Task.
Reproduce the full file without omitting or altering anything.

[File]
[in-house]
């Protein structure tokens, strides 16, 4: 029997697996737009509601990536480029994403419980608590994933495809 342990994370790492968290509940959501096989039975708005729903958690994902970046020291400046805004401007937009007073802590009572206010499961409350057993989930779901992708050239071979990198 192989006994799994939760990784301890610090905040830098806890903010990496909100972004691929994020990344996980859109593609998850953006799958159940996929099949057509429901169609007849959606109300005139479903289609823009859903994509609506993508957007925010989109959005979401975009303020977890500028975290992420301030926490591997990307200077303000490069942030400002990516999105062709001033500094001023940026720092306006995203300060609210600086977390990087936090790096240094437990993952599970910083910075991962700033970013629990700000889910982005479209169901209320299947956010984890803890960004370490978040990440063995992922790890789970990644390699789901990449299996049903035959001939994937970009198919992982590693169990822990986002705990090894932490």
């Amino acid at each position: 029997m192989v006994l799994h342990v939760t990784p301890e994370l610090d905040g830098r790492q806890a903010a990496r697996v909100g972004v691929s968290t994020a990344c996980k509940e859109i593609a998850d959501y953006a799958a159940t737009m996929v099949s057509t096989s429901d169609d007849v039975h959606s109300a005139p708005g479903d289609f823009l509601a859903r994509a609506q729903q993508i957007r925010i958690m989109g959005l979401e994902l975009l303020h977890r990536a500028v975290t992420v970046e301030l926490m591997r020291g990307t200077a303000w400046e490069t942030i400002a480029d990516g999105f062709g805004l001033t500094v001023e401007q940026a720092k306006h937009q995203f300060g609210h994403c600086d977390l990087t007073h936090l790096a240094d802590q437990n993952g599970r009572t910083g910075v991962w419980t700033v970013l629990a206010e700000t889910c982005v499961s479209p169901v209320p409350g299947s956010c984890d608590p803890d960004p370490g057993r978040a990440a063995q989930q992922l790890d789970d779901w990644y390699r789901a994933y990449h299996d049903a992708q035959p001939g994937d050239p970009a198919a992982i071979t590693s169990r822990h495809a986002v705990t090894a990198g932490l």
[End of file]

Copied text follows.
[in-house]
């Protein structure tokens, strides 16, 4: 029997697996737009509601990536480029994403419980608590994933495809 342990994370790492968290509940959501096989039975708005729903958690994902970046020291400046805004401007937009007073802590009572206010499961409350057993989930779901992708050239071979990198 192989006994799994939760990784301890610090905040830098806890903010990496909100972004691929994020990344996980859109593609998850953006799958159940996929099949057509429901169609007849959606109300005139479903289609823009859903994509609506993508957007925010989109959005979401975009303020977890500028975290992420301030926490591997990307200077303000490069942030400002990516999105062709001033500094001023940026720092306006995203300060609210600086977390990087936090790096240094437990993952599970910083910075991962700033970013629990700000889910982005479209169901209320299947956010984890803890960004370490978040990440063995992922790890789970990644390699789901990449299996049903035959001939994937970009198919992982590693169990822990986002705990090894932490």
């Amino acid at each position: 029997m192989v006994l799994h342990v939760t990784p301890e994370l610090d905040g830098r790492q806890a903010a990496r697996v909100g972004v691929s968290t994020a990344c996980k509940e859109i593609a998850d959501y953006a799958a159940t737009m996929v099949s057509t096989s429901d169609d007849v039975h959606s109300a005139p708005g479903d289609f823009l509601a859903r994509a609506q729903q993508i957007r925010i958690m989109g959005l979401e994902l975009l303020h977890r990536a500028v975290t992420v970046e301030l926490m591997r020291g990307t200077a303000w400046e490069t942030i400002a480029d990516g999105f062709g805004l001033t500094v001023e401007q940026a720092k306006h937009q995203f300060g609210h994403c600086d977390l990087t007073h936090l790096a240094d802590q437990n993952g599970r009572t910083g910075v991962w419980t700033v970013l629990a206010e700000t889910c982005v499961s479209p169901v209320p409350g299947s956010c984890d608590p803890d960004p370490g057993r978040a990440a063995q989930q992922l790890d789970d779901w990644y390699r789901a994933y990449h299996d049903a992708q035959p001939g994937d050239p970009a198919a992982i071979t590693s169990r822990h495809a986002v705990t090894a990198g932490l």